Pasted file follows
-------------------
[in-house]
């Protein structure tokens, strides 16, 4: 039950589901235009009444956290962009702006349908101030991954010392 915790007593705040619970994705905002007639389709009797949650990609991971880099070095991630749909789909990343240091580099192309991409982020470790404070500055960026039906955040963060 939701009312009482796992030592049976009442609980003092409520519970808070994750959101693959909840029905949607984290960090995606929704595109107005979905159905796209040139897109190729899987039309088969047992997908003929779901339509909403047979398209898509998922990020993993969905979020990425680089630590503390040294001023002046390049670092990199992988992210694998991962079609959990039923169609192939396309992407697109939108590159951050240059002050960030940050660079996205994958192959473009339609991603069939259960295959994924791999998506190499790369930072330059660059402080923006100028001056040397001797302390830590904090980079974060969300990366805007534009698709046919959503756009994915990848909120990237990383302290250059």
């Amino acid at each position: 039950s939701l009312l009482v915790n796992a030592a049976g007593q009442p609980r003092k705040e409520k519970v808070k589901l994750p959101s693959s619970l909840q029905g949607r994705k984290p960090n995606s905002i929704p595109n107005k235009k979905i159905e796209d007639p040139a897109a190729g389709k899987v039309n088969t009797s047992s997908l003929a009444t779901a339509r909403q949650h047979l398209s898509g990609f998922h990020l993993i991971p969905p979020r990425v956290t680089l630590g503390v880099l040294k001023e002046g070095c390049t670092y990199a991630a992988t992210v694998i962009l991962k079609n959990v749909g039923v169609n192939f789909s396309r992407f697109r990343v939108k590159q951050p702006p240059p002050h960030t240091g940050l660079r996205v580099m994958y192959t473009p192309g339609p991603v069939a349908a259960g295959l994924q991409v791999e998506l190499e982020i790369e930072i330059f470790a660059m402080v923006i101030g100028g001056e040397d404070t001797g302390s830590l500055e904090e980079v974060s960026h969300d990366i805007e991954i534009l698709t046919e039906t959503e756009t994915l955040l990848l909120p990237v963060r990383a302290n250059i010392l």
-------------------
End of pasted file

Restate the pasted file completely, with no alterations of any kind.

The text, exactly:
[in-house]
């Protein structure tokens, strides 16, 4: 039950589901235009009444956290962009702006349908101030991954010392 915790007593705040619970994705905002007639389709009797949650990609991971880099070095991630749909789909990343240091580099192309991409982020470790404070500055960026039906955040963060 939701009312009482796992030592049976009442609980003092409520519970808070994750959101693959909840029905949607984290960090995606929704595109107005979905159905796209040139897109190729899987039309088969047992997908003929779901339509909403047979398209898509998922990020993993969905979020990425680089630590503390040294001023002046390049670092990199992988992210694998991962079609959990039923169609192939396309992407697109939108590159951050240059002050960030940050660079996205994958192959473009339609991603069939259960295959994924791999998506190499790369930072330059660059402080923006100028001056040397001797302390830590904090980079974060969300990366805007534009698709046919959503756009994915990848909120990237990383302290250059």
């Amino acid at each position: 039950s939701l009312l009482v915790n796992a030592a049976g007593q009442p609980r003092k705040e409520k519970v808070k589901l994750p959101s693959s619970l909840q029905g949607r994705k984290p960090n995606s905002i929704p595109n107005k235009k979905i159905e796209d007639p040139a897109a190729g389709k899987v039309n088969t009797s047992s997908l003929a009444t779901a339509r909403q949650h047979l398209s898509g990609f998922h990020l993993i991971p969905p979020r990425v956290t680089l630590g503390v880099l040294k001023e002046g070095c390049t670092y990199a991630a992988t992210v694998i962009l991962k079609n959990v749909g039923v169609n192939f789909s396309r992407f697109r990343v939108k590159q951050p702006p240059p002050h960030t240091g940050l660079r996205v580099m994958y192959t473009p192309g339609p991603v069939a349908a259960g295959l994924q991409v791999e998506l190499e982020i790369e930072i330059f470790a660059m402080v923006i101030g100028g001056e040397d404070t001797g302390s830590l500055e904090e980079v974060s960026h969300d990366i805007e991954i534009l698709t046919e039906t959503e756009t994915l955040l990848l909120p990237v963060r990383a302290n250059i010392l």